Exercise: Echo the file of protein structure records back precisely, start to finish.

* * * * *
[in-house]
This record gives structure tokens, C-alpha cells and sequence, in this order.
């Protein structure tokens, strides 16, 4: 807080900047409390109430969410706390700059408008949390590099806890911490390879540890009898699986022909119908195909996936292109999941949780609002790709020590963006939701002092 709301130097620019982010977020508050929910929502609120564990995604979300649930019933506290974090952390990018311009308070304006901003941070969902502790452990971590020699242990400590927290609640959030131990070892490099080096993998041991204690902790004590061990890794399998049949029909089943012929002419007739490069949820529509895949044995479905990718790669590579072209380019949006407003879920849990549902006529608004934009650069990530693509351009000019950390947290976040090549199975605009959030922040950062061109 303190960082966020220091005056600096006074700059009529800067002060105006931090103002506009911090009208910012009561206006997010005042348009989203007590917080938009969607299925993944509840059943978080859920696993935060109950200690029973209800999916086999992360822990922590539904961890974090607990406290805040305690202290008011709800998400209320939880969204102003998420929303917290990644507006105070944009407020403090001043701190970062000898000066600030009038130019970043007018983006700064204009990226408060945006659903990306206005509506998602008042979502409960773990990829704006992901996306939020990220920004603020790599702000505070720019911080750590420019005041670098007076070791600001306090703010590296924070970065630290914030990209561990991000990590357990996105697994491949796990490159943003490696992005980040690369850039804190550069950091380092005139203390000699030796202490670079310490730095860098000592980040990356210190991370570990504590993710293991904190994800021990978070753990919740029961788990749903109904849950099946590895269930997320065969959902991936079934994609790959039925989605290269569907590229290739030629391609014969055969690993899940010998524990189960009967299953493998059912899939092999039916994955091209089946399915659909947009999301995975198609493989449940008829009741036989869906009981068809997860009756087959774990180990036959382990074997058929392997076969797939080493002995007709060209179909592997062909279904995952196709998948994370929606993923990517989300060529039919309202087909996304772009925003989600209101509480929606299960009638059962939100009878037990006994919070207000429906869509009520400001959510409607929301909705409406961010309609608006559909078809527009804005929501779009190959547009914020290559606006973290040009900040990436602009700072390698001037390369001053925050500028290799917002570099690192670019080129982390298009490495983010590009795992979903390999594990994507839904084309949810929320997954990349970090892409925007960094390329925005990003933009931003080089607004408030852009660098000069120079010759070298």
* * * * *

[in-house]
This record gives structure tokens, C-alpha cells and sequence, in this order.
């Protein structure tokens, strides 16, 4: 807080900047409390109430969410706390700059408008949390590099806890911490390879540890009898699986022909119908195909996936292109999941949780609002790709020590963006939701002092 709301130097620019982010977020508050929910929502609120564990995604979300649930019933506290974090952390990018311009308070304006901003941070969902502790452990971590020699242990400590927290609640959030131990070892490099080096993998041991204690902790004590061990890794399998049949029909089943012929002419007739490069949820529509895949044995479905990718790669590579072209380019949006407003879920849990549902006529608004934009650069990530693509351009000019950390947290976040090549199975605009959030922040950062061109 303190960082966020220091005056600096006074700059009529800067002060105006931090103002506009911090009208910012009561206006997010005042348009989203007590917080938009969607299925993944509840059943978080859920696993935060109950200690029973209800999916086999992360822990922590539904961890974090607990406290805040305690202290008011709800998400209320939880969204102003998420929303917290990644507006105070944009407020403090001043701190970062000898000066600030009038130019970043007018983006700064204009990226408060945006659903990306206005509506998602008042979502409960773990990829704006992901996306939020990220920004603020790599702000505070720019911080750590420019005041670098007076070791600001306090703010590296924070970065630290914030990209561990991000990590357990996105697994491949796990490159943003490696992005980040690369850039804190550069950091380092005139203390000699030796202490670079310490730095860098000592980040990356210190991370570990504590993710293991904190994800021990978070753990919740029961788990749903109904849950099946590895269930997320065969959902991936079934994609790959039925989605290269569907590229290739030629391609014969055969690993899940010998524990189960009967299953493998059912899939092999039916994955091209089946399915659909947009999301995975198609493989449940008829009741036989869906009981068809997860009756087959774990180990036959382990074997058929392997076969797939080493002995007709060209179909592997062909279904995952196709998948994370929606993923990517989300060529039919309202087909996304772009925003989600209101509480929606299960009638059962939100009878037990006994919070207000429906869509009520400001959510409607929301909705409406961010309609608006559909078809527009804005929501779009190959547009914020290559606006973290040009900040990436602009700072390698001037390369001053925050500028290799917002570099690192670019080129982390298009490495983010590009795992979903390999594990994507839904084309949810929320997954990349970090892409925007960094390329925005990003933009931003080089607004408030852009660098000069120079010759070298």